In article <firstname.lastname@example.org>, email@example.com wrote:
> On Tuesday, 9 July 2013 01:27:09 UTC+2, fom wrote: > > >> Unless there is some error in that description of the problem, I feel safe > >> in concluding that at noon, no numbers remain in the vase. > > > http://en.wikipedia.org/wiki/Balls_and_vase_problem There are several > > interpretations. > > Why consider such a comparatively involved case (although it is by far more > overwhelming than my case). But my case is so easy to understand that even a > completely perverted matheologian can grasp at least the first dip. > > Insert one by one every natural number into the urn (in always half time like > the room maid of Hilberts hotel cleans all rooms between 11 o'clock and > noon). And take in the same way every natural number out of the urn, but > NEVER take a number out, before the next one has been inserted. Then by > simplest logic you will never have taken out all natural numbers.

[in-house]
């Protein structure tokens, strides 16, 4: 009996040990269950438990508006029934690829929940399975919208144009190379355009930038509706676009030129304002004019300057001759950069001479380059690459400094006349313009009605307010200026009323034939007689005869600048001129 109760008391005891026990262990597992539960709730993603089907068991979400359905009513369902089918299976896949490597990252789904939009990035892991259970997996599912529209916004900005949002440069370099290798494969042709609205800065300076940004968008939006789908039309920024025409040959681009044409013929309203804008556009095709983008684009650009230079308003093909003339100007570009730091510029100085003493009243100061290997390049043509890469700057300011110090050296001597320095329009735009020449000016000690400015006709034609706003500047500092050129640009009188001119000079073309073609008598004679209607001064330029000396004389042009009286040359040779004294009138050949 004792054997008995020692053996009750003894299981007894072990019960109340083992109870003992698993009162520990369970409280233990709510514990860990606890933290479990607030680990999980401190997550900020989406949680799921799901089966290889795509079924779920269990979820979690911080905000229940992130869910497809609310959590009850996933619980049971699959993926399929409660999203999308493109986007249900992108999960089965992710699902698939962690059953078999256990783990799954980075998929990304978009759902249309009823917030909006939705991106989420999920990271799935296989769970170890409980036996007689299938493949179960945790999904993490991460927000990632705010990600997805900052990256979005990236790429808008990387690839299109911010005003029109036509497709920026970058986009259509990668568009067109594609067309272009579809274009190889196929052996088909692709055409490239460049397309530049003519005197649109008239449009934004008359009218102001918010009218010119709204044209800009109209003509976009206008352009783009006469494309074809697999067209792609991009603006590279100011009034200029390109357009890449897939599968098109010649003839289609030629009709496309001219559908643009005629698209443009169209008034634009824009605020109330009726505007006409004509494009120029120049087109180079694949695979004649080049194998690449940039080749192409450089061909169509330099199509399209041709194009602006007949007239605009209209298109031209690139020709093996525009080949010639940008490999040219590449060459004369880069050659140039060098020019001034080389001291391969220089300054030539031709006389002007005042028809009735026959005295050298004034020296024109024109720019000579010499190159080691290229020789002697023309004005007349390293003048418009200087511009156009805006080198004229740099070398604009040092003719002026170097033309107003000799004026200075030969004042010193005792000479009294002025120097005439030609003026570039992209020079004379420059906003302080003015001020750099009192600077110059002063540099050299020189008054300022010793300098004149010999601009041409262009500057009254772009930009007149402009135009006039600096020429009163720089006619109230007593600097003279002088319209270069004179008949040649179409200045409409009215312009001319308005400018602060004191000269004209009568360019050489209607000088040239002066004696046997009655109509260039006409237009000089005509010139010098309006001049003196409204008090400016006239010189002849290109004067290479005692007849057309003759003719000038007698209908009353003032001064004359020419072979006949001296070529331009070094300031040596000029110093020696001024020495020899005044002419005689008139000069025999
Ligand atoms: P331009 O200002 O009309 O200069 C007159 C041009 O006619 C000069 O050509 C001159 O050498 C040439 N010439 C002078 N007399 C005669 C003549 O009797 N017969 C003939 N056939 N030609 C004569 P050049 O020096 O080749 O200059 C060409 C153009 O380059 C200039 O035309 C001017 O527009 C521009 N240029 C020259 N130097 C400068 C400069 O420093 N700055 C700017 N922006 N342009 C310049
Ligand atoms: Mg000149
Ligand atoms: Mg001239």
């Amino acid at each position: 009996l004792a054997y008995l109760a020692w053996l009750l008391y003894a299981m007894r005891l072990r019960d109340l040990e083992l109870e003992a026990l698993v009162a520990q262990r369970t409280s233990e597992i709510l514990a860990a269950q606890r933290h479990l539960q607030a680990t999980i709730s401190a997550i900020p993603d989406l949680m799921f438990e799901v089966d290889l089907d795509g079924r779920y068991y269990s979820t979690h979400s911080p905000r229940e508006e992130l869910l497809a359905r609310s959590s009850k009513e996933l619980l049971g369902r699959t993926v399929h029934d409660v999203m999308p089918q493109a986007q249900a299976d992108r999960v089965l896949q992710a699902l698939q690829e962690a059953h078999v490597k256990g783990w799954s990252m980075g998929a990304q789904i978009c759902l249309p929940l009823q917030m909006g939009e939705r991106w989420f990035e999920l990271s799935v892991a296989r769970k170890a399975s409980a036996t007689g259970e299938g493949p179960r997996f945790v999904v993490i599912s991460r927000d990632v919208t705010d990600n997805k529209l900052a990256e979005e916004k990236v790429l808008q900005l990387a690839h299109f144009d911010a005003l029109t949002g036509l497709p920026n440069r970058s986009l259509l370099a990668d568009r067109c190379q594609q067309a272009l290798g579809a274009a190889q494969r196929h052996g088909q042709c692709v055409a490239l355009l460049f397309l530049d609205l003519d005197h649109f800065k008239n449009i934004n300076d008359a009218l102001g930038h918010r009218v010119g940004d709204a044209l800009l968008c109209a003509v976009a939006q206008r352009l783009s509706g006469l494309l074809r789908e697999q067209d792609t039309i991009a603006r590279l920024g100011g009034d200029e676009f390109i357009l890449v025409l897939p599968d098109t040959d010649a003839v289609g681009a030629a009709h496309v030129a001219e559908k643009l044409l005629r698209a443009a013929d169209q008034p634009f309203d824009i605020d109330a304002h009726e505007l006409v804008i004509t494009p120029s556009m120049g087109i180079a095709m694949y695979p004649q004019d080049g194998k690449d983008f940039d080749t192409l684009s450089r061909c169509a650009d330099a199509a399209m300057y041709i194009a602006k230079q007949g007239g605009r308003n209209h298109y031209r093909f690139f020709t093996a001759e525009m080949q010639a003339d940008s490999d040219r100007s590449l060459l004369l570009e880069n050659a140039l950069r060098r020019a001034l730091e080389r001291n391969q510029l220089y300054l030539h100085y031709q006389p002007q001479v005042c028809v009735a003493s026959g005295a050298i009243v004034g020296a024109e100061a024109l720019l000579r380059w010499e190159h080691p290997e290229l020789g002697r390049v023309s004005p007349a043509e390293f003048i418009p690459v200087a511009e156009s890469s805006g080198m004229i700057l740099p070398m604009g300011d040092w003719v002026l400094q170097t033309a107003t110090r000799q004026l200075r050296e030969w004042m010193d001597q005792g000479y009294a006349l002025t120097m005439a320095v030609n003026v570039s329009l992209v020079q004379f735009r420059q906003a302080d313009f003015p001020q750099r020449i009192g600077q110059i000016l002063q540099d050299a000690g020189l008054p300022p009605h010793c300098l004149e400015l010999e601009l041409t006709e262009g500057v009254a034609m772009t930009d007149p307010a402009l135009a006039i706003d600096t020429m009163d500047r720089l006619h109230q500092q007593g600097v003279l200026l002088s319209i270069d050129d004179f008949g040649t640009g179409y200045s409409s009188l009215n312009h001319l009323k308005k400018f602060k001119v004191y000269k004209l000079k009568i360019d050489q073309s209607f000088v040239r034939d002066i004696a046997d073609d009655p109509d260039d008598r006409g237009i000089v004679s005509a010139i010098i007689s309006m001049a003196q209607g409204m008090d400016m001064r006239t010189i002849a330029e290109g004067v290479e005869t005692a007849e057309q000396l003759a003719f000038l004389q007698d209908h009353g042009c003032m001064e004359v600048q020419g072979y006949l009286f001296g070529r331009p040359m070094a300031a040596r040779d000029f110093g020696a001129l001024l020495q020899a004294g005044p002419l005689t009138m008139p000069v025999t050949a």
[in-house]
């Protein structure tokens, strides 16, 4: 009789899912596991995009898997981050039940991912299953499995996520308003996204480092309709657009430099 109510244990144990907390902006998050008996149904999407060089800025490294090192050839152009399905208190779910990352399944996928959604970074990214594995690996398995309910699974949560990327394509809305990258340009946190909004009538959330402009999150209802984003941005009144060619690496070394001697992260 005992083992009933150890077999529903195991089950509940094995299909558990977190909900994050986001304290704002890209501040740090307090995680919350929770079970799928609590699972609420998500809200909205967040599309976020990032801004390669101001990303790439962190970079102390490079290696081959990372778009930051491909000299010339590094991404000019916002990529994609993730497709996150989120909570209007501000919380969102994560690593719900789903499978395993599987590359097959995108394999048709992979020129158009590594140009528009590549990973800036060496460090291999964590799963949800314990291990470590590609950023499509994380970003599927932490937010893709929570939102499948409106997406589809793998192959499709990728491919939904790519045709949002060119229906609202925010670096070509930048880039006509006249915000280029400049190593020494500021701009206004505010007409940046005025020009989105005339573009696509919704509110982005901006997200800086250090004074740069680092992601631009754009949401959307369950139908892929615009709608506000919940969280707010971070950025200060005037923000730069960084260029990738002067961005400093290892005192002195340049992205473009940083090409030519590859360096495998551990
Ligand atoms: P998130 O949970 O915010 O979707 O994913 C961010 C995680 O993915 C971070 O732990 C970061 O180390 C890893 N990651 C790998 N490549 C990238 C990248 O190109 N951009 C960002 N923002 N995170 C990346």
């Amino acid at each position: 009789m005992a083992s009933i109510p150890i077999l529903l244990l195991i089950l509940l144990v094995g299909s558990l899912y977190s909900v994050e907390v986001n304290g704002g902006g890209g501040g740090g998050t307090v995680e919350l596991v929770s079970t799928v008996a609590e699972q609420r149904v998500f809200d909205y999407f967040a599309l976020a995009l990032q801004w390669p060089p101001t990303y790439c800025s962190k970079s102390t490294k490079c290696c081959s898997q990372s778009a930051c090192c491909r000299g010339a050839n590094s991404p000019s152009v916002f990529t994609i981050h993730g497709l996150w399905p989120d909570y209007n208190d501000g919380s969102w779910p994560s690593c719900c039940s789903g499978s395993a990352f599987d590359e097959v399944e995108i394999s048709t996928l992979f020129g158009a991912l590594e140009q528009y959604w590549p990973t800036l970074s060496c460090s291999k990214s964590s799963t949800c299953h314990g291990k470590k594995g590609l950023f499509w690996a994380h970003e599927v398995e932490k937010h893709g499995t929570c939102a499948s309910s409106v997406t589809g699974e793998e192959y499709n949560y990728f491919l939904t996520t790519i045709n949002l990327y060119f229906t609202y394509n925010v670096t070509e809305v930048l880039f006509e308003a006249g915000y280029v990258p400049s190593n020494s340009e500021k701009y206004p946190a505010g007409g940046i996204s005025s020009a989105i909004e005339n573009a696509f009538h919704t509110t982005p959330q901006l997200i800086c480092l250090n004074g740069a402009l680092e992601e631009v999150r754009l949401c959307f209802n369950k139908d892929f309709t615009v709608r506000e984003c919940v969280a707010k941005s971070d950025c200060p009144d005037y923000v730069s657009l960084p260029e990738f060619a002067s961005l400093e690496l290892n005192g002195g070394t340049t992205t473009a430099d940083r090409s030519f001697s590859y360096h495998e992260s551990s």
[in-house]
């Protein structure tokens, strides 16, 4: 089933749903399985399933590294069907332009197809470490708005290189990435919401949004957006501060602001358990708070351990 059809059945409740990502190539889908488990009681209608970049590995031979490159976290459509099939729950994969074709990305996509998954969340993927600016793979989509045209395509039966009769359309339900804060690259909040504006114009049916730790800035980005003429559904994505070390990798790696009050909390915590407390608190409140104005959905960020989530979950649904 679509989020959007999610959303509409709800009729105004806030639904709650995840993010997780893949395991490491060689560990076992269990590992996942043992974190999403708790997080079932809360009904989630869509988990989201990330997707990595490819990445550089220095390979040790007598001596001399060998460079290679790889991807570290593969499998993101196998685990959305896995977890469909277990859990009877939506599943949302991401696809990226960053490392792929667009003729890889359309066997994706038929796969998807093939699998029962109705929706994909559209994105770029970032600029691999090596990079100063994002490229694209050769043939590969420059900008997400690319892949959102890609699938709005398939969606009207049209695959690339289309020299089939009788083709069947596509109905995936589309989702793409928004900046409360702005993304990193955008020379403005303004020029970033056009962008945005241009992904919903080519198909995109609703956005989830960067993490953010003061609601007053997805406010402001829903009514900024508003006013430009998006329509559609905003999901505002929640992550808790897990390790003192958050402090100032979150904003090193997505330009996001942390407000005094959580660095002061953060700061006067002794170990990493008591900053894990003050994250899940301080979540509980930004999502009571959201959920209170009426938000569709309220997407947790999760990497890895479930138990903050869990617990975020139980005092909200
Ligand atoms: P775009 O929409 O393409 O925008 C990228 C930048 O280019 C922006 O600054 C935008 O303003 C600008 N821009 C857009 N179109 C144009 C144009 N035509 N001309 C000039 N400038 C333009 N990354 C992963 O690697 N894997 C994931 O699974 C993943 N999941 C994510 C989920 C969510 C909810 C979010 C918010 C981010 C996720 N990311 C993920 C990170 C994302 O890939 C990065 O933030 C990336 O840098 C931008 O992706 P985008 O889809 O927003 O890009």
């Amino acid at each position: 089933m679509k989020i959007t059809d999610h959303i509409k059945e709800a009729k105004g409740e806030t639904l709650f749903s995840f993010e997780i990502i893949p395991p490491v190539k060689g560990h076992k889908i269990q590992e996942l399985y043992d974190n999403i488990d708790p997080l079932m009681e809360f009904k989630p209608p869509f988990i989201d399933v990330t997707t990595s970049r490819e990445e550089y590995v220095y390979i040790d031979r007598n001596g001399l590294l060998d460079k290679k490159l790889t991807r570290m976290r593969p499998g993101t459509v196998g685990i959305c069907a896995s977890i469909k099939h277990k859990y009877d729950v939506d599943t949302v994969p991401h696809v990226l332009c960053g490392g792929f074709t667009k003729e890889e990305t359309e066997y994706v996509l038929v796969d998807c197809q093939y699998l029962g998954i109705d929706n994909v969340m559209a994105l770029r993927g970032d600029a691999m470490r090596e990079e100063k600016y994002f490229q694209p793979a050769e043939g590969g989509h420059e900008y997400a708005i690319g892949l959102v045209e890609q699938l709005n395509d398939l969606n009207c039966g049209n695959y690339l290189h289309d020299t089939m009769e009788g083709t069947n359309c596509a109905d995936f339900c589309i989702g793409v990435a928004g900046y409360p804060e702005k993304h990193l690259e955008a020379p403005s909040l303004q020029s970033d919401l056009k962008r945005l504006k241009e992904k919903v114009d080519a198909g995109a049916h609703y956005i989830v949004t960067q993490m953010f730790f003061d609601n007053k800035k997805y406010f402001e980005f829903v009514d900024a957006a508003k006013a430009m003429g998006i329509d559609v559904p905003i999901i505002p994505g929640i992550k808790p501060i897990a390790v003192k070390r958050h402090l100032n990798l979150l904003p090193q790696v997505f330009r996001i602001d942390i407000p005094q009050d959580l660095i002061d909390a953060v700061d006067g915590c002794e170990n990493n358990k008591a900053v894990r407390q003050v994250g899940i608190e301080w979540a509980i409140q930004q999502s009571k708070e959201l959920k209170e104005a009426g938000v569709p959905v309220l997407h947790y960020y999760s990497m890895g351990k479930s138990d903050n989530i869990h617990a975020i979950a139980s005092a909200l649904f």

That falsely presumes that there must be a last step, either a last insertion or a last removal. But it is also the case that every insertion of a ball is followed by that ball's removal, so that WM is left without being able to identify any ball as having been left in the vase. > > All natural numbers can be taken out. That is > impossible, because even without my ban every natural number taken out has a > larger brother remaining in the urn.
Again WM overlooks that every ball inserted before noon is removed before noon.
The key is to note that such an infinite process cannot be analysed by looking for a last step in the process, but only by looking for an outside step which can only follow after all infinitely many steps within the process are completed. --